This session is about how quick and measured combination play – in midfield and wide areas – using short and long passing as well as overlaps and third-man runs, can create simple and effective goalscoring opportunities for attackers.
While it focuses primarily on the set-up players, the session also looks at movement of forwards’ runs, timings and finishing, and we will build in psychological depth in terms of ensuring midfielders and wingers are positive and optimistic in their approach play in the same way that attackers are aggressive when challenging for the ball.
Although a simple outline, the mastering of a crossing a finishing practice is something that cannot be taken for granted. After all, this is a set-up that’s relevant for every match we play in, since getting the ball to wide areas has been seen to be the most effective route for scoring goals for almost every successful team at every level.
What do I get the players to do?
We set up a crossing and finishing circuit, as shown (1). The move starts at the centre circle with a pass fed wide into a 15×15-yard boxed area on the left-hand side. Here, one player receives and turns, while the other makes a positive forward run up the wing, evading the attentions of the mannequins in preparing to receive a threaded pass from his team mate.
Once the pass is received, the winger sends a cross into the penalty area. Attackers, who are stationed on poles at the edge of the box, make crossover runs in attacking the ball, and are joined by the original ‘serving’ midfielder, who makes a late run into the box to cover the central area. We now run the practice on the other side of the pitch, rotating players frequently.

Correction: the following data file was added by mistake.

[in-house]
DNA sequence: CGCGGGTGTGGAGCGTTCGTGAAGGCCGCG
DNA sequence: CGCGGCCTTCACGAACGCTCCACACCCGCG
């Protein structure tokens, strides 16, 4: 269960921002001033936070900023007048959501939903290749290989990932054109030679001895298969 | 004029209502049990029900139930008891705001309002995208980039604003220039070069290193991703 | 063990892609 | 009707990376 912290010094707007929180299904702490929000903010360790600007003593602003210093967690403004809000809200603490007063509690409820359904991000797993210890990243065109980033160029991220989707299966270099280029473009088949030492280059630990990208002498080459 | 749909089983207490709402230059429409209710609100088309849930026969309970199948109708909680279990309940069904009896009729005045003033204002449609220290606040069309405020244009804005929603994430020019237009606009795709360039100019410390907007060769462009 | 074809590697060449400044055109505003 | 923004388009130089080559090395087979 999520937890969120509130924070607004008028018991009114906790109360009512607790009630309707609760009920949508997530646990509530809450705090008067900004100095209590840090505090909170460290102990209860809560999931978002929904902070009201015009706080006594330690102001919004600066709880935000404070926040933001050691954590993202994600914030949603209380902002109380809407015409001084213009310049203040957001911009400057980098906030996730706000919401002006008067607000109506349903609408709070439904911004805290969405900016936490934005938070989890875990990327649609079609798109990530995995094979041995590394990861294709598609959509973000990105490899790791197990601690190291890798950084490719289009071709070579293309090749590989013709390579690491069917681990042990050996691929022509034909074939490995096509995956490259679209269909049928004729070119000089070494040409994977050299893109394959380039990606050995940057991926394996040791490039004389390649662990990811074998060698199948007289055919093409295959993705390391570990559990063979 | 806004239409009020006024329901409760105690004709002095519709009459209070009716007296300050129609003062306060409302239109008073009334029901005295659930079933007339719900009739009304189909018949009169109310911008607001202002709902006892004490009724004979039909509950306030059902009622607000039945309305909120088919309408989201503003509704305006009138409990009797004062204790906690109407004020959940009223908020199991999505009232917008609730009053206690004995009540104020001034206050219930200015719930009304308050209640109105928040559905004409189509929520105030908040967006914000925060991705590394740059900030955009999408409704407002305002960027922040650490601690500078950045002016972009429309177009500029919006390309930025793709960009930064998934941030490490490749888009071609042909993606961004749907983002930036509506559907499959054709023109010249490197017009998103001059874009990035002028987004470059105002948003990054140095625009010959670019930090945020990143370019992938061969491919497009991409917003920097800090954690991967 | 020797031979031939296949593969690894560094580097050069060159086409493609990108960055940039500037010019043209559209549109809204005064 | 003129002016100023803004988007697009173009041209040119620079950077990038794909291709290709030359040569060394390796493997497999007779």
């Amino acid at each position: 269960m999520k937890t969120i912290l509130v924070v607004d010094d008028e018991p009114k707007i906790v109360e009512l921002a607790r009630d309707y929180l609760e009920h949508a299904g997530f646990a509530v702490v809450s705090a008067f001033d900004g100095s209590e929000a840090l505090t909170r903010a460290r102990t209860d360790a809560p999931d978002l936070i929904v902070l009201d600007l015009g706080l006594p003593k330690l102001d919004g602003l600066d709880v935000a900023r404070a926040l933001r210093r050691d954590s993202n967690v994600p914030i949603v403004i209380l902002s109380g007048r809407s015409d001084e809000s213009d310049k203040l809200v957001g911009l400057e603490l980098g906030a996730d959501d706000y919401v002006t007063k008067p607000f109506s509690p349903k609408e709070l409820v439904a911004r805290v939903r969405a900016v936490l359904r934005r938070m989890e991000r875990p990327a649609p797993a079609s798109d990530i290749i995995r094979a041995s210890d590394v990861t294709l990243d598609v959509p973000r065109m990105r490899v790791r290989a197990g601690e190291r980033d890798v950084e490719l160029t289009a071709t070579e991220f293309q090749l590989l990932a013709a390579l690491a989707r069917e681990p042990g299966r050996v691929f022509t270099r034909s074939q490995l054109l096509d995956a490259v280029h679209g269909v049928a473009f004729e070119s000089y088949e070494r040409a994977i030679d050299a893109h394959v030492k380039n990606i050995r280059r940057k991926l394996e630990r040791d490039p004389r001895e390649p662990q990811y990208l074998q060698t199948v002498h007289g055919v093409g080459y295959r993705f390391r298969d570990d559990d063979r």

How do I progress the session?
A simple progression is to encourage players to ‘mix up’ passing options. So in the example shown (2), a short pass in the wide box means the initial receiver is the man who makes the forward break, while instead of a cross towards the centre of the goal, this time a short, grounded pass is played into the attacker, who has made a wide-angled, ambitious third-man run around the mannequin.
Being unpredictable and responsive to passing options as they present themselves is important, so in the next progression, attackers ignore wide options initially to begin an offensive move through the centre (3). Hold-up play and short passing on the edge of the box sees a diagonal pass out wide, with the final cross arriving at the near-post.
And in the final progression we begin to bring in defenders to offer a realistic obstacle to goal (4). These can be passive at first, becoming active as soon as attackers feel they have mastered the challenge. Naturally, we can experiment with player numbers, can condition touches, plus work on switching options, perhaps demanding that the ball must be moved from one box to the other before a wide attack can develop.
What are the key things to look out for?
We want to see realistic movements of players and a quality delivery every time. Having forwards know the best areas to attack (and being organised in doing so) is essential, so we demand accomplished movement and aggression, appreciation of the pass into wide areas, precise crosses and, of course, good communication between teammates.